VACCARO: So, you know, population health, that's an interesting term, right? It's broad, but it's important, right? When you really think about population health, you think about how you leverage data from many different sources. They may be sources from the home, from the hospital, from the pharmacy. Are people doing their refills? Are they taking drugs that they should be taking? So you could do predictive analytics with the data, artificial intelligence, with the goal being again, how do you ultimately improve health outcomes? Because that's what all this is about. At the end of the day is how do we get a better outcome? So that individuals live the life that they deserve and they want in their home and community.

You look for patterns of health determinants. That way you see there are certain things that happen in certain geographic areas. And maybe there's interventions that you need to take in those geographic areas. Then again, I go back to, it's a lot of data with population health, but the key is determining when an intervention is required, and who should be doing that intervention. Is it a nurse? Is it a doctor? Is it, the person's lonely and you need someone to come and be a companion for them or set them up with some kind of a group setting. So it's understanding those dynamics of, of the data and then being able to figure out the best care the best intervention forward.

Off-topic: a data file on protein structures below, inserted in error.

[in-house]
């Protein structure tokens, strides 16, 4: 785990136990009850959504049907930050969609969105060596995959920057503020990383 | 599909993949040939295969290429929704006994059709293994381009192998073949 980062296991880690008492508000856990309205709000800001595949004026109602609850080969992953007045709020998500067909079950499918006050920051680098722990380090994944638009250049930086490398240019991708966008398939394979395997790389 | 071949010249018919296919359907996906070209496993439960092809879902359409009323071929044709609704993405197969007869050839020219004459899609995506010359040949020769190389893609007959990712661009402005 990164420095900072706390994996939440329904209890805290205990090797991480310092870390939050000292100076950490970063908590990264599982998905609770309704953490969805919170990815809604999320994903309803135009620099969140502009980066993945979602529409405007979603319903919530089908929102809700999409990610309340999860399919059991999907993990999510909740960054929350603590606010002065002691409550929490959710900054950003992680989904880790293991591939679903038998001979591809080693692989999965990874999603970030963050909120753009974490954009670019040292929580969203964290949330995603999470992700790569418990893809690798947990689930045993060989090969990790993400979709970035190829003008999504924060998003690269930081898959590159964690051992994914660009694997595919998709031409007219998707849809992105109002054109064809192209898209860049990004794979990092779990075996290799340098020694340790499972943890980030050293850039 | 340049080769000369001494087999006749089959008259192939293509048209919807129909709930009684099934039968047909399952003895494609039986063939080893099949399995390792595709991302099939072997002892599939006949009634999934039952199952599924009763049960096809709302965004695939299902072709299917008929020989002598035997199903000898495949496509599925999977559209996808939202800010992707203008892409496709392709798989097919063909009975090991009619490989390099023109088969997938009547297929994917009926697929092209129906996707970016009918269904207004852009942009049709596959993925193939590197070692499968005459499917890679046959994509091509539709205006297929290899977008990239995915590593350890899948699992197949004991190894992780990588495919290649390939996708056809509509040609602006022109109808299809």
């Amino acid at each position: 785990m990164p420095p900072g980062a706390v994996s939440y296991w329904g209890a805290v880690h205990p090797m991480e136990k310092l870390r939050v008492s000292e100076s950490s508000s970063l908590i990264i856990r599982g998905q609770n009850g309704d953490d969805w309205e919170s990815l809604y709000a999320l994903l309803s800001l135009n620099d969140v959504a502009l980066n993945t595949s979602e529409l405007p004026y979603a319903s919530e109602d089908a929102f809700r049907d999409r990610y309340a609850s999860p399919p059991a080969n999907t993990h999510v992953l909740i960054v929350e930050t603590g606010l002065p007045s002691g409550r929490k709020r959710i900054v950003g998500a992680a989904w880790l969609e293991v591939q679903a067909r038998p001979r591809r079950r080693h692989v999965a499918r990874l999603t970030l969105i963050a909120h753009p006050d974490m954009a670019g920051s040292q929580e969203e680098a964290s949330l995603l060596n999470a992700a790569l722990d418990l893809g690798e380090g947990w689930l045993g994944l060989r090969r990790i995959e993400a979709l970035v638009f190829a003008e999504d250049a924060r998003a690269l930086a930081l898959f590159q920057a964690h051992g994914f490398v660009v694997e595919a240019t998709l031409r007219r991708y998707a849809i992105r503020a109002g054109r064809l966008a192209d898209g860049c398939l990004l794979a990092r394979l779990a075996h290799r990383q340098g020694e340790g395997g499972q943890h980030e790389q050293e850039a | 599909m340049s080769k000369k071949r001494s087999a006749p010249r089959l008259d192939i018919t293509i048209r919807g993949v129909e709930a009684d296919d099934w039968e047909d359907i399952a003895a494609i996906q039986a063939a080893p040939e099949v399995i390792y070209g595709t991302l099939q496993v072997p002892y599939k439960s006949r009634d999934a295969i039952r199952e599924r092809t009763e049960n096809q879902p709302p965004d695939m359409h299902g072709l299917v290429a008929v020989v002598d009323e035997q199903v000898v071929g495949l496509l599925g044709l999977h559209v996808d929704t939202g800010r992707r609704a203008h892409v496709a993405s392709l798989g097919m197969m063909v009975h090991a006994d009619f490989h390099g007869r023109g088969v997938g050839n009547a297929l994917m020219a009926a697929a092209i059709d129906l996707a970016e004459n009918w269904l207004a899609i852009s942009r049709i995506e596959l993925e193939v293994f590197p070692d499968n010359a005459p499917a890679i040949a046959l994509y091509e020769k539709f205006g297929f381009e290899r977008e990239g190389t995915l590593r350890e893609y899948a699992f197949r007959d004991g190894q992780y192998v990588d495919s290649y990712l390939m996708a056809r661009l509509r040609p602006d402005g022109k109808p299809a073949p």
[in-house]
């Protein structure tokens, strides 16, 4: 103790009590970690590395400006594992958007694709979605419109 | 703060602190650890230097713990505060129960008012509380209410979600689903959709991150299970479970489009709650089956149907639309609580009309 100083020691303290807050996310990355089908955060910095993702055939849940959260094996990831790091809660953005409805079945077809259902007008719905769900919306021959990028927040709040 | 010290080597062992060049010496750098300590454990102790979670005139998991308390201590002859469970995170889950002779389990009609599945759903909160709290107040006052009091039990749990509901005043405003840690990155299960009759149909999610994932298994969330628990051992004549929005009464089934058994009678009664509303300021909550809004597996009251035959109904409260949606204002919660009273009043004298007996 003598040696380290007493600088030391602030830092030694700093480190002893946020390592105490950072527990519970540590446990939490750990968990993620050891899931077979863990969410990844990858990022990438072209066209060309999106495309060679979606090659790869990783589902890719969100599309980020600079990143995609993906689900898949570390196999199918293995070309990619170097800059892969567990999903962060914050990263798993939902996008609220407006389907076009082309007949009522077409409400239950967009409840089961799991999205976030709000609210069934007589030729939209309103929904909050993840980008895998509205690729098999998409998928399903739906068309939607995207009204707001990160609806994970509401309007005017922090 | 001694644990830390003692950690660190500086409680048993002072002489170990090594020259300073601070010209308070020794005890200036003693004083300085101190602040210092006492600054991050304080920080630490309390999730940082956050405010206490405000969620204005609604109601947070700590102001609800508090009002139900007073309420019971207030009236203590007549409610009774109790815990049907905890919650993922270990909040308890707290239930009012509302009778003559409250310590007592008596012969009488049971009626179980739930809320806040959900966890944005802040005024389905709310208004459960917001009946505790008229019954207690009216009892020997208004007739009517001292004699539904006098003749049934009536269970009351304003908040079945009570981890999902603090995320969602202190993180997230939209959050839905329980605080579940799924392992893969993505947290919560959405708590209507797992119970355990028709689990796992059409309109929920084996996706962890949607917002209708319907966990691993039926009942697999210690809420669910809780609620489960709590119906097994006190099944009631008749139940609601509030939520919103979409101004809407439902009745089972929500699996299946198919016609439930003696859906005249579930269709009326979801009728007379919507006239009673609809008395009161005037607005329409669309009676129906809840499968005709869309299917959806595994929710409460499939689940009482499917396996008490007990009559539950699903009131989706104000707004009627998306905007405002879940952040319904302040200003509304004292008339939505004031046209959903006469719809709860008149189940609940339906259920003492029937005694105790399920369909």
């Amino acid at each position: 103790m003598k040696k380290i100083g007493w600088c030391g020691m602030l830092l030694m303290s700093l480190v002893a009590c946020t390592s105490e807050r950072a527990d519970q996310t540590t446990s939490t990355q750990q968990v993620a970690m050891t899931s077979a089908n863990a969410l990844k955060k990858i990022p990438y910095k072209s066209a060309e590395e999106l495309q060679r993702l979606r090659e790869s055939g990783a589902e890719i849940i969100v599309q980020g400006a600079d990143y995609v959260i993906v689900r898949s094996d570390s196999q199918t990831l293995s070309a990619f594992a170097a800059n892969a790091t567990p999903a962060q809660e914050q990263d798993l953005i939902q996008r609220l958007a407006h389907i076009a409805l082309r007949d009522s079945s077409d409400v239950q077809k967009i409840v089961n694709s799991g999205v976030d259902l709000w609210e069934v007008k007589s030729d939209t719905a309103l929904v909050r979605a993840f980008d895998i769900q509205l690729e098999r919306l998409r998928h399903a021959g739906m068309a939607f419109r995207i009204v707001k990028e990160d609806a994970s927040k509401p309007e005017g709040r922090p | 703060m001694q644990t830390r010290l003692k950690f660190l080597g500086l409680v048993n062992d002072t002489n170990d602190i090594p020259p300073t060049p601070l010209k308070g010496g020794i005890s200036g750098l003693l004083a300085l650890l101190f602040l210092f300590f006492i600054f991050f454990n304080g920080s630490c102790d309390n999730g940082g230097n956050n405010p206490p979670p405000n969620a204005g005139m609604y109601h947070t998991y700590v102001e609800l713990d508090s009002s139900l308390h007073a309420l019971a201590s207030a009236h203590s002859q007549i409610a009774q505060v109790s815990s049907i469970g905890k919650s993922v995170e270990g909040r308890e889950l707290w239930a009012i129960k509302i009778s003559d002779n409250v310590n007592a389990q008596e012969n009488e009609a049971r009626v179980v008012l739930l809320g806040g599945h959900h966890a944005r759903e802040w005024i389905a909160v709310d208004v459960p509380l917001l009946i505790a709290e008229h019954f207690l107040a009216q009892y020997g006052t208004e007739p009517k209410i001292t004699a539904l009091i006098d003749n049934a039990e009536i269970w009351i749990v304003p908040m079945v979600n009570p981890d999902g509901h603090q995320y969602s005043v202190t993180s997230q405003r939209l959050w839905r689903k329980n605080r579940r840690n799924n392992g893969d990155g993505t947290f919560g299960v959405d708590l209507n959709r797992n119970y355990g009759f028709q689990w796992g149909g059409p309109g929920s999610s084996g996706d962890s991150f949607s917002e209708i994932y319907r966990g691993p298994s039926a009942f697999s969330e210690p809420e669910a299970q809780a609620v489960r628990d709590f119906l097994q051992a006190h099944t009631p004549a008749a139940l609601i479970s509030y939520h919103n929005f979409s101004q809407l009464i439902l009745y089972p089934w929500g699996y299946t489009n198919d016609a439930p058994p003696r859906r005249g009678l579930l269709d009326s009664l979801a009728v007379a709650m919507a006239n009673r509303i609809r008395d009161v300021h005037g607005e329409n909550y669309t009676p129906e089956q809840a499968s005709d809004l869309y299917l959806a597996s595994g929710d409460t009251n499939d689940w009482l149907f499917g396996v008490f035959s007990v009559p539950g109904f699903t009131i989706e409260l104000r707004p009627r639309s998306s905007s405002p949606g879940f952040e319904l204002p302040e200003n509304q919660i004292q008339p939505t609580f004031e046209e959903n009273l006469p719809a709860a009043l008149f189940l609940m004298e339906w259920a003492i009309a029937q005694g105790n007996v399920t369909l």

HOMECARE: So, big picture question. What's the future of care in the home look like to you?

VACCARO: My view is homecare is that it's here today, and it's only going to grow. We all know about the aging population and their preference for aging in place. We know about all those things, but it's critical for society as we go forward. People don't want institutional care. They want to be in the home. They to be with friends and family or in their community. And so I think homecare is the way that we address that as a society. And we need to do a lot more than what we're doing today. I think we're kind of in the early stages, in all honesty, I think of homecare and how we leverage homecare and the things that we could do at home.

You know, a couple things though, are critical for us to do this successfully as a community. One, the caregiver shortage. That's a major problem that's out there today. That has to get addressed. A number of folks are looking at different, innovative ways to address that, but that's critical. Because it all comes down to the caregiver. If you don't have the caregiver, you can't have folks in the home, it won't work. Two, how do we continue to innovate technology solutions to be able to capture more information from the home to make the caregivers more efficient while they're in the home and to better serve the individual that's aging in the home and allow them to live the life that they deserve and they want.